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This basket consists of stocks that benefit from the needs of aging baby boomers.
The Procter & Gamble Company
UnitedHealth Group Incorporated
Royal Caribbean Cruises Ltd.
Service Corporation International
Matthews International Corporation
LifePoint Health, Inc.
FDA approves Lilly's (LLY) lasmiditan oral tablets to treat acute migraine. J&J (JNJ) beats earnings and sales estimates in Q3
Despite severe market volatility, the Dow is still in positive territory with a gain of 15.9% year to date. This is an excellent performance after a disappointing 2018.
Procter & Gamble was up 27.9% YTD on October 16, outperforming the broader markets by a wide margin. PG plans to announce its Q1 earnings on October 22.
Royal Caribbean (RCL) doesn't possess the right combination of the two key ingredients for a likely earnings beat in its upcoming report. Get prepared with the key expectations.
If the story of Britain’s high street is one of inexorable decline, then the paperback will be on sale at WHSmith. Paying $400m for gift shop group Marshall brings 170 new US outlets — 59 in airports — lifting WHSmith to third place in the $3bn US airport retail market. To retail analysts, the Marshall deal read particularly well.
We used our Zacks Stock Screener to search for companies within the broader technology sector that also pay a dividend that investors might want to buy as Q3 earnings season heats up...
Editas (EDIT) and privately held Asklepios BioPharmaceutical will collaborate on exploring in vivo delivery of genome editing medicines to treat neurological diseases.
Democratic candidates like Kamala Harris and Amy Klobuchar criticized big pharma companies for their role in the opioid crisis.
Wall Street closed Tuesday's trading session at more than three-week high, thanks to better-than expected third quarter 2019 earnings of mostly major American banks.
Efforts to boost productivity, improved pricing and marketing initiatives may have aided Consumer Staples companies in the September quarter, while high costs and macro factors are likely to have hurt.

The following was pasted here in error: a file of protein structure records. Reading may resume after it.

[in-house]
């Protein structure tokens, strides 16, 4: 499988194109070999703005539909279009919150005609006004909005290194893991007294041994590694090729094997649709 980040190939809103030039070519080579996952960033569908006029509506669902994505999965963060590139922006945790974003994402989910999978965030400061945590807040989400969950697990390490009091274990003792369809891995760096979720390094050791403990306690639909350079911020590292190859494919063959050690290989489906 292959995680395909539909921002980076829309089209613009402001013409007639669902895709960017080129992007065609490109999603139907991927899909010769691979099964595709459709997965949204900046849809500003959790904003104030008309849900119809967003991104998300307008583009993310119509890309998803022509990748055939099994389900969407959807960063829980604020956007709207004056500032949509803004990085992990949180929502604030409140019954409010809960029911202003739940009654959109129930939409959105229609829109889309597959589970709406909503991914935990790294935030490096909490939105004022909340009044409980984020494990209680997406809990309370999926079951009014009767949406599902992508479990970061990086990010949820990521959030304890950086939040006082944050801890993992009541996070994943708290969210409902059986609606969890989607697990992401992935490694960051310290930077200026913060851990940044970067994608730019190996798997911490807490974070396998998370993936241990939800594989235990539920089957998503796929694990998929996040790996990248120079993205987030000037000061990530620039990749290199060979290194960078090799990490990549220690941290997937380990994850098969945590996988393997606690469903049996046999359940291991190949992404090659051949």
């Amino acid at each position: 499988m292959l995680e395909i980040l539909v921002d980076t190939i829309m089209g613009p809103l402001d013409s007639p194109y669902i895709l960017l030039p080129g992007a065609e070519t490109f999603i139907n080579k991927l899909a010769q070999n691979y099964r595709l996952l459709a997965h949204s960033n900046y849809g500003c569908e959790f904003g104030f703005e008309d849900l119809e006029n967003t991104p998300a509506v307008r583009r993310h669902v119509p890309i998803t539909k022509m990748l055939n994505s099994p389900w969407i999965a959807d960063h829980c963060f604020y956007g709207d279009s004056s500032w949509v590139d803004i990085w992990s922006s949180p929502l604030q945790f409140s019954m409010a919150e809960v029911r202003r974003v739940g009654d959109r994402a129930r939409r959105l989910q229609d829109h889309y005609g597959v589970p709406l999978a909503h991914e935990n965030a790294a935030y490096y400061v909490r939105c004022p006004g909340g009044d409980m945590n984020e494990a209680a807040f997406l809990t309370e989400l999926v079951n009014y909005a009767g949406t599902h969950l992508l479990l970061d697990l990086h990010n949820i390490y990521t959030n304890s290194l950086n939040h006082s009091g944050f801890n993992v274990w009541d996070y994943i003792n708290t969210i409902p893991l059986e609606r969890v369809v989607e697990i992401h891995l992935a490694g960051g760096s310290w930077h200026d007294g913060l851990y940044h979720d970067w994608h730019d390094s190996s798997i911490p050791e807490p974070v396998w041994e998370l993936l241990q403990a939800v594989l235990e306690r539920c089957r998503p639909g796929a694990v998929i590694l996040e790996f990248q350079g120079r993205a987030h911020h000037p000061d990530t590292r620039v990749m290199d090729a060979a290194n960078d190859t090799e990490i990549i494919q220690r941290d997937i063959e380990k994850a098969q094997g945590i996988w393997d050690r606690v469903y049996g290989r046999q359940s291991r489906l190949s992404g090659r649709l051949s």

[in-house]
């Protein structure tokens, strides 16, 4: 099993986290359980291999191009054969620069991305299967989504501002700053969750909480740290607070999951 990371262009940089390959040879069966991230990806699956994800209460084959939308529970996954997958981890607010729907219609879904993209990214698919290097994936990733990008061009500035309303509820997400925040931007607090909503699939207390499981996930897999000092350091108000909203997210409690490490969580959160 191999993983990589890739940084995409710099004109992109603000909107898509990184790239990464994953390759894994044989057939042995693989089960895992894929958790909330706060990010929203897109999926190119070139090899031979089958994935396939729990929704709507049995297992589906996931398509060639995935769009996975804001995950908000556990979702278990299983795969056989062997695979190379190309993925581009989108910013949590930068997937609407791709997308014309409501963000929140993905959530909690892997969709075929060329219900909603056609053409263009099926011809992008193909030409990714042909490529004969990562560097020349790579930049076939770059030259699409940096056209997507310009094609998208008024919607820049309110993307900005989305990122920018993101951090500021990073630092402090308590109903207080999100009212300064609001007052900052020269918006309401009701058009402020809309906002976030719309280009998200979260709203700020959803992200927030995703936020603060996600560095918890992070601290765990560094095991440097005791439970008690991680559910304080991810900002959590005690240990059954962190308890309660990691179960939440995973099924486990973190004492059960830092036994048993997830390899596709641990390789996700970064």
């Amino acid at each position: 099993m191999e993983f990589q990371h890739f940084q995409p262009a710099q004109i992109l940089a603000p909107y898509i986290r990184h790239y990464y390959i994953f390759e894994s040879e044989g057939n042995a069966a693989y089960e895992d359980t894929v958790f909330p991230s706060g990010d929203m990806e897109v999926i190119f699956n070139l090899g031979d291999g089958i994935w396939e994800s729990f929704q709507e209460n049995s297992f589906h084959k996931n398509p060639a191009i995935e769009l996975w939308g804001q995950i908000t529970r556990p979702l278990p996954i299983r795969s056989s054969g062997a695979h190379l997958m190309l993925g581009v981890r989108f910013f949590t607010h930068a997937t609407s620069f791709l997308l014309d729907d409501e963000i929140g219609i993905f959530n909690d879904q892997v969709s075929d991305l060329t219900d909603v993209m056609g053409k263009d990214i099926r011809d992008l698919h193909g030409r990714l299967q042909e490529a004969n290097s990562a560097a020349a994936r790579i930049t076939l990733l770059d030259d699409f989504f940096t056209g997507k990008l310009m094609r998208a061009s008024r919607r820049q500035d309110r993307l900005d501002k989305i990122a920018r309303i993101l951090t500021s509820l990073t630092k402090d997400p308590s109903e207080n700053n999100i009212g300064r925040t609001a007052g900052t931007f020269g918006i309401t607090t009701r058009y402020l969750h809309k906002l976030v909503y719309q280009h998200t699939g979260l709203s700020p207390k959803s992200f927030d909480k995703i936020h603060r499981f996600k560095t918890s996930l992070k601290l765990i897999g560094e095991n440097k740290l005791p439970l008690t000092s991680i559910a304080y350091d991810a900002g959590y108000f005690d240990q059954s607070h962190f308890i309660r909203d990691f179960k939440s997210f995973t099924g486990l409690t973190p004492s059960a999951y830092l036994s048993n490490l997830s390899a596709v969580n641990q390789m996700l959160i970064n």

(Bloomberg) -- The worst may be past for managed-care stocks this year, barring any major surprises, as investors are growing fed up with the political rhetoric in Washington, according to Wall Street analysts.UnitedHealth Group Inc.’s solid third-quarter earnings on Tuesday sparked the sector’s biggest rally in a decade as it helped ease concerns about rising medical costs. While expectations were low heading into the report, the magnitude of the move illustrates just how negative sentiment has gotten. Also roiled by fears of a single-payer system, health insurers appear to have found their footing as investors turned more optimistic about the industry’s business outlook, according to BMO analyst Matthew Borsch.“Until something significantly new happens, I think we’re sort of stabilized for the moment,” he said in a telephone interview. “Investors are kind of fatigued with the political side of this.”The S&P 500 Managed Care Index, which has plunged into two corrections this year, has rebounded to its highest level since August. The gauge jumped as much as 7.5% on Tuesday, the most since November 2009. It’s still trading down 4.7% for the year.Tuesday’s Democratic presidential primary debate will serve as a key test for investors’ renewed optimism. Observers are looking to see whether Senator Elizabeth Warren, who polls show is tied for the lead with former Vice President Joe Biden, will elaborate on her plans for health care. She supports “Medicare-for-All” and has blasted insurers in previous debates, but has remained notably vague on the specifics.It would be difficult to see a reversal of the rally following the debate as investors are familiar with Democrats’ health-care proposals, according to Borsch. Warren could get pushed for more specifics on her plans, but it’s unlikely that will impact investors’ views, he said. “We know what we know at this point.”Other analysts are less sanguine. Bloomberg Intelligence’s Glen Losev said he wouldn’t be surprised to see health insurance stocks pull back from Tuesday’s gains after the debates and stay range-bound in the near term. “The Washington overhang remains and will continue” to be there until a Democratic nominee emerges, he said by telephone.Scott Fidel of Stephens agrees that the sector is not clear of the political uncertainties, saying Tuesday’s rally just reflects investors’ increased comfort with fundamentals.“The market is still pricing in a lot of uncertainty with these stocks, just not at the extreme levels that we had” heading into UnitedHealth’s earnings, Fidel said.To contact the reporter on this story: Tatiana Darie in New York at firstname.lastname@example.orgTo contact the editors responsible for this story: Catherine Larkin at email@example.com, Richard RichtmyerFor more articles like this, please visit us at bloomberg.com©2019 Bloomberg L.P.